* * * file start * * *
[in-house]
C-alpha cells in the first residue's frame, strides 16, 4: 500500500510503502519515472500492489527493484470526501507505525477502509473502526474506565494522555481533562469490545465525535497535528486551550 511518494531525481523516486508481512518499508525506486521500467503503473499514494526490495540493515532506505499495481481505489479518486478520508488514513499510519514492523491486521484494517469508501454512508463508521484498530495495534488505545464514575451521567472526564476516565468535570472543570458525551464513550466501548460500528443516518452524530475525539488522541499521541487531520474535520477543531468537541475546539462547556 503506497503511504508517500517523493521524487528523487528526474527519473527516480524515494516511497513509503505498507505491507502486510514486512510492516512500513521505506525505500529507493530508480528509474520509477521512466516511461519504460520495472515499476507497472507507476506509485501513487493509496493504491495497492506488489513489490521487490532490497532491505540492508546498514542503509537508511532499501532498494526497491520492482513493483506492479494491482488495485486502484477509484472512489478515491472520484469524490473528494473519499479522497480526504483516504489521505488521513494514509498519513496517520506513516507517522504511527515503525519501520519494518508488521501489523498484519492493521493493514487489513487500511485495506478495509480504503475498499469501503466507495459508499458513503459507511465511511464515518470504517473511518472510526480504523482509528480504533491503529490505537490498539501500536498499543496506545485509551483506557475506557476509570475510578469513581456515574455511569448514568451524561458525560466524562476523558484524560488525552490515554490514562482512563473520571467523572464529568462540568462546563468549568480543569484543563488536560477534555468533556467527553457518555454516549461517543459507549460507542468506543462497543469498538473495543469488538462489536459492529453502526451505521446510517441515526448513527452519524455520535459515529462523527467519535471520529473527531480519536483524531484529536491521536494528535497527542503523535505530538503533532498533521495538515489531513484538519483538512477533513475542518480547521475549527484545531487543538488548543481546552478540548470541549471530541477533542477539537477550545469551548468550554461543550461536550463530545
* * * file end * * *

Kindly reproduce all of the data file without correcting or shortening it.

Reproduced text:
[in-house]
C-alpha cells in the first residue's frame, strides 16, 4: 500500500510503502519515472500492489527493484470526501507505525477502509473502526474506565494522555481533562469490545465525535497535528486551550 511518494531525481523516486508481512518499508525506486521500467503503473499514494526490495540493515532506505499495481481505489479518486478520508488514513499510519514492523491486521484494517469508501454512508463508521484498530495495534488505545464514575451521567472526564476516565468535570472543570458525551464513550466501548460500528443516518452524530475525539488522541499521541487531520474535520477543531468537541475546539462547556 503506497503511504508517500517523493521524487528523487528526474527519473527516480524515494516511497513509503505498507505491507502486510514486512510492516512500513521505506525505500529507493530508480528509474520509477521512466516511461519504460520495472515499476507497472507507476506509485501513487493509496493504491495497492506488489513489490521487490532490497532491505540492508546498514542503509537508511532499501532498494526497491520492482513493483506492479494491482488495485486502484477509484472512489478515491472520484469524490473528494473519499479522497480526504483516504489521505488521513494514509498519513496517520506513516507517522504511527515503525519501520519494518508488521501489523498484519492493521493493514487489513487500511485495506478495509480504503475498499469501503466507495459508499458513503459507511465511511464515518470504517473511518472510526480504523482509528480504533491503529490505537490498539501500536498499543496506545485509551483506557475506557476509570475510578469513581456515574455511569448514568451524561458525560466524562476523558484524560488525552490515554490514562482512563473520571467523572464529568462540568462546563468549568480543569484543563488536560477534555468533556467527553457518555454516549461517543459507549460507542468506543462497543469498538473495543469488538462489536459492529453502526451505521446510517441515526448513527452519524455520535459515529462523527467519535471520529473527531480519536483524531484529536491521536494528535497527542503523535505530538503533532498533521495538515489531513484538519483538512477533513475542518480547521475549527484545531487543538488548543481546552478540548470541549471530541477533542477539537477550545469551548468550554461543550461536550463530545